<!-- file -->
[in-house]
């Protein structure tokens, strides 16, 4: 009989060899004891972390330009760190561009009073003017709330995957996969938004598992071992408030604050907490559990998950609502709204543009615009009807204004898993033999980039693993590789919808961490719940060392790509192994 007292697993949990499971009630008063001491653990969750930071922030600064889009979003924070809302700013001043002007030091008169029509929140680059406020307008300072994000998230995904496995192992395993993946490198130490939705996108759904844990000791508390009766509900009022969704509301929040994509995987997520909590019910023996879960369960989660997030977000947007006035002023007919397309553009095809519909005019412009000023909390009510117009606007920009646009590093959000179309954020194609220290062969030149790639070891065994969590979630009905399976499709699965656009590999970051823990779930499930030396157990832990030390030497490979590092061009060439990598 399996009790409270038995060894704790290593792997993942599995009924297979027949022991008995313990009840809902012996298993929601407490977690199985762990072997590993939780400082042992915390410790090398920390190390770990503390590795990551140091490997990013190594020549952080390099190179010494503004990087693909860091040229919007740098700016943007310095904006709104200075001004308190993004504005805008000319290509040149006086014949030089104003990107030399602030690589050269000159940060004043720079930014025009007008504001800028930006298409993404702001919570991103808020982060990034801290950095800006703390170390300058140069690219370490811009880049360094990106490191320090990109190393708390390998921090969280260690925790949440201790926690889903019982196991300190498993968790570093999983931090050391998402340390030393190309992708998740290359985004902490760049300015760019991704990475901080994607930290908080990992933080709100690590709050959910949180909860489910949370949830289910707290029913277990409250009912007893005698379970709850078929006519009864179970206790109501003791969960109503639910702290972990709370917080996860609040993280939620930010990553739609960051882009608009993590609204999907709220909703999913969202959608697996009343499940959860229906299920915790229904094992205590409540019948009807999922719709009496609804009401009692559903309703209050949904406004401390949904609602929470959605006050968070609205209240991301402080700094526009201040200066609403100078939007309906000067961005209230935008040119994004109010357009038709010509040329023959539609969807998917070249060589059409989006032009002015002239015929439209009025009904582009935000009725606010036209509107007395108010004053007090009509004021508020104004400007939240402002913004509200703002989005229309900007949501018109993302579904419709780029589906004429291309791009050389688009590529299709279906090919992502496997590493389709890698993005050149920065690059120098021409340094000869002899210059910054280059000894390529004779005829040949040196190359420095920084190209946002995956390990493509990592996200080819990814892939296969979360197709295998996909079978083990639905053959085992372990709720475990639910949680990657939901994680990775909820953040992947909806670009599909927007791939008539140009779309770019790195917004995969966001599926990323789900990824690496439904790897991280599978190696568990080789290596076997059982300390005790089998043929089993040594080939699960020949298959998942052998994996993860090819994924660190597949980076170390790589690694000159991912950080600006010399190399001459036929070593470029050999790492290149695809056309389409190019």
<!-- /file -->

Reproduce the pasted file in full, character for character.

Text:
[in-house]
């Protein structure tokens, strides 16, 4: 009989060899004891972390330009760190561009009073003017709330995957996969938004598992071992408030604050907490559990998950609502709204543009615009009807204004898993033999980039693993590789919808961490719940060392790509192994 007292697993949990499971009630008063001491653990969750930071922030600064889009979003924070809302700013001043002007030091008169029509929140680059406020307008300072994000998230995904496995192992395993993946490198130490939705996108759904844990000791508390009766509900009022969704509301929040994509995987997520909590019910023996879960369960989660997030977000947007006035002023007919397309553009095809519909005019412009000023909390009510117009606007920009646009590093959000179309954020194609220290062969030149790639070891065994969590979630009905399976499709699965656009590999970051823990779930499930030396157990832990030390030497490979590092061009060439990598 399996009790409270038995060894704790290593792997993942599995009924297979027949022991008995313990009840809902012996298993929601407490977690199985762990072997590993939780400082042992915390410790090398920390190390770990503390590795990551140091490997990013190594020549952080390099190179010494503004990087693909860091040229919007740098700016943007310095904006709104200075001004308190993004504005805008000319290509040149006086014949030089104003990107030399602030690589050269000159940060004043720079930014025009007008504001800028930006298409993404702001919570991103808020982060990034801290950095800006703390170390300058140069690219370490811009880049360094990106490191320090990109190393708390390998921090969280260690925790949440201790926690889903019982196991300190498993968790570093999983931090050391998402340390030393190309992708998740290359985004902490760049300015760019991704990475901080994607930290908080990992933080709100690590709050959910949180909860489910949370949830289910707290029913277990409250009912007893005698379970709850078929006519009864179970206790109501003791969960109503639910702290972990709370917080996860609040993280939620930010990553739609960051882009608009993590609204999907709220909703999913969202959608697996009343499940959860229906299920915790229904094992205590409540019948009807999922719709009496609804009401009692559903309703209050949904406004401390949904609602929470959605006050968070609205209240991301402080700094526009201040200066609403100078939007309906000067961005209230935008040119994004109010357009038709010509040329023959539609969807998917070249060589059409989006032009002015002239015929439209009025009904582009935000009725606010036209509107007395108010004053007090009509004021508020104004400007939240402002913004509200703002989005229309900007949501018109993302579904419709780029589906004429291309791009050389688009590529299709279906090919992502496997590493389709890698993005050149920065690059120098021409340094000869002899210059910054280059000894390529004779005829040949040196190359420095920084190209946002995956390990493509990592996200080819990814892939296969979360197709295998996909079978083990639905053959085992372990709720475990639910949680990657939901994680990775909820953040992947909806670009599909927007791939008539140009779309770019790195917004995969966001599926990323789900990824690496439904790897991280599978190696568990080789290596076997059982300390005790089998043929089993040594080939699960020949298959998942052998994996993860090819994924660190597949980076170390790589690694000159991912950080600006010399190399001459036929070593470029050999790492290149695809056309389409190019």